Today’s review is one I’ve looked forward to writing more than others because it’s unlike anything else I’ve read.
Allow me to introduce you to The Gospel According to Satan by Daniel Ferguson. I beta read it in January, and having grown up in an evangelical family, I can safely say this book will ruffle plenty of Fundamentalist feathers (because it “humanizes” Satan).
The story begins at the very beginning, before Satan’s fall, when he was called Samuel. Through Satan’s perspective, we see the heart behind the fall and get a new view of familiar Bible stories, including the original sin in the Garden of Eden.
“What are you doing?” Satan began, unsure how to begin his ploy.
The woman trembled; she did not seem accustomed to the animals speaking to her. Her shock gave way to curiosity, however, and she answered, “We are picking fruit to eat, serpent,” she said, smiling. “We do this every day.”
Satan hoped to understand the process better to see what use it might have for him. “Why?”
“Because we’ll get hungry otherwise, just like you would. We all have to eat to live.”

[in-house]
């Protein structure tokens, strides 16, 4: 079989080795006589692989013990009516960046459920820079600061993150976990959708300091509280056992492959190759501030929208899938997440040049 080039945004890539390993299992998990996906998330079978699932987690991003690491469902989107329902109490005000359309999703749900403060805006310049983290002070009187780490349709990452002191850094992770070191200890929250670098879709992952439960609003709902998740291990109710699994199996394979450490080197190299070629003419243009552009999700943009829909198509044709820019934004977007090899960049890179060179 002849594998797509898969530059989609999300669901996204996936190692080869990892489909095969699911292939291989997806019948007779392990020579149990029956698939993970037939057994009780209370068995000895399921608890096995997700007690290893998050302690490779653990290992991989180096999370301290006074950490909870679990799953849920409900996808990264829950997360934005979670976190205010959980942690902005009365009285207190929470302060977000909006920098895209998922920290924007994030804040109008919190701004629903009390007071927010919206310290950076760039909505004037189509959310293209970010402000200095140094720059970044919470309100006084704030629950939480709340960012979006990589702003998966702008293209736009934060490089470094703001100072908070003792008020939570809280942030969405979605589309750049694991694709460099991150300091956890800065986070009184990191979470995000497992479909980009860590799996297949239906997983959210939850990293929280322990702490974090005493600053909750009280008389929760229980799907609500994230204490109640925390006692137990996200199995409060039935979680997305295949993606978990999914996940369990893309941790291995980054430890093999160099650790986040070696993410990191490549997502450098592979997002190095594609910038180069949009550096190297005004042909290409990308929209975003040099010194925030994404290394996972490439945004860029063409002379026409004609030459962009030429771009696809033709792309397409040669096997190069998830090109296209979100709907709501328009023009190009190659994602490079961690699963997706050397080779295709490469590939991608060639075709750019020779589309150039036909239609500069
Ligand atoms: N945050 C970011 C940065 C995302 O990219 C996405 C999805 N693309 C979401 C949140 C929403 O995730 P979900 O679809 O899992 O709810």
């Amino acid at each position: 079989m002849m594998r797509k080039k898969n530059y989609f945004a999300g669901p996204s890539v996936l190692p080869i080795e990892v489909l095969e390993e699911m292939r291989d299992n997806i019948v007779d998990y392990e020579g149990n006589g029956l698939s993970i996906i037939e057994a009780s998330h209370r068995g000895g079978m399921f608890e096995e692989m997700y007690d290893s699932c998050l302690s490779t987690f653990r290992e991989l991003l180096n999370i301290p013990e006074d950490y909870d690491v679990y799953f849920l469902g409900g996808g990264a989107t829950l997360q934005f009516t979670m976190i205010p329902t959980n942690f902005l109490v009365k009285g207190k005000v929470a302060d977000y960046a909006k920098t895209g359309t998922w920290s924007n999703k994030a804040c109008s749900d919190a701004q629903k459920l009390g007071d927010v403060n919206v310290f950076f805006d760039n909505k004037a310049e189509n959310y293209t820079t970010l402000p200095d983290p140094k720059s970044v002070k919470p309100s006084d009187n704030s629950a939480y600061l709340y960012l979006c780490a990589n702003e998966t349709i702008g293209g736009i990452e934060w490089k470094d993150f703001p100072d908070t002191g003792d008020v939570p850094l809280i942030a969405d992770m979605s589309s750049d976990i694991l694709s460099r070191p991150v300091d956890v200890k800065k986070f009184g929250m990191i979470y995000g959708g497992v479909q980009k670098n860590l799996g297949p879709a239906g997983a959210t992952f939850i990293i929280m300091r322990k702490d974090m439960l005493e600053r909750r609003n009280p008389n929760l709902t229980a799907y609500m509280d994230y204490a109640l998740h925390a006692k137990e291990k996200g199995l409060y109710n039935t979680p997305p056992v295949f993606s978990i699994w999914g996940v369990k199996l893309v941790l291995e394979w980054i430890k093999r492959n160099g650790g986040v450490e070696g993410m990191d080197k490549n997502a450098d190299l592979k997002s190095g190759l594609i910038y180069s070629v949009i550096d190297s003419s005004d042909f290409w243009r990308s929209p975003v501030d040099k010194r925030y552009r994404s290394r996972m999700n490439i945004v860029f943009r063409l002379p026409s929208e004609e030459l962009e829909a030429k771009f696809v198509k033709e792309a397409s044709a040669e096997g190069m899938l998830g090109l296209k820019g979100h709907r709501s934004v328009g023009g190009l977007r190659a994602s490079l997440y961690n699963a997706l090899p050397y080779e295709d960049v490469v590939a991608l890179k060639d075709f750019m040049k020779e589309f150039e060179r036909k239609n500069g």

Satan paused. The Enemy had built these creatures with such fragility. They had to undergo so many daily activities to survive, and their ability to subsist seemed important to them. This might, Satan reasoned, be the most effective way to turn them away from the Enemy; if they were focused on their lives, they might forget their Creator.
One of my favorite moments, though, was when Satan came before the Lord at the start of the story of Job, when he had to cleanse himself. Being Satan, the holy water burned him terribly, but he did it nonetheless. The scene captured some of the best writing I’ve seen.
Also fascinating were Satan’s interactions with Jesus (called Joshua in this book). In Jesus’s early years, he had Satan read the Law out loud to him over and over, saying “again” at each completion. Another reading starts Jesus’s forty days in the wilderness and must take that long to read, because Satan hadn’t finished by the time we reach his temptation of Jesus.
“You should eat,” Satan said, somewhere in the middle of Isaiah’s second scroll.
“Said the snake to Eve.”
Satan smirked. “Nonsense. There’s not a tree in sight.”
Joshua laughed, then started hacking. “Every word,” he insisted between coughs, pointing at the scroll.
I can’t speak for others who learned these stories in a church setting, but I had never imagined Satan and Jesus sharing a laugh.
Also in my Bookbag: Gregor the Overlander
What G titles are in your Bookbag?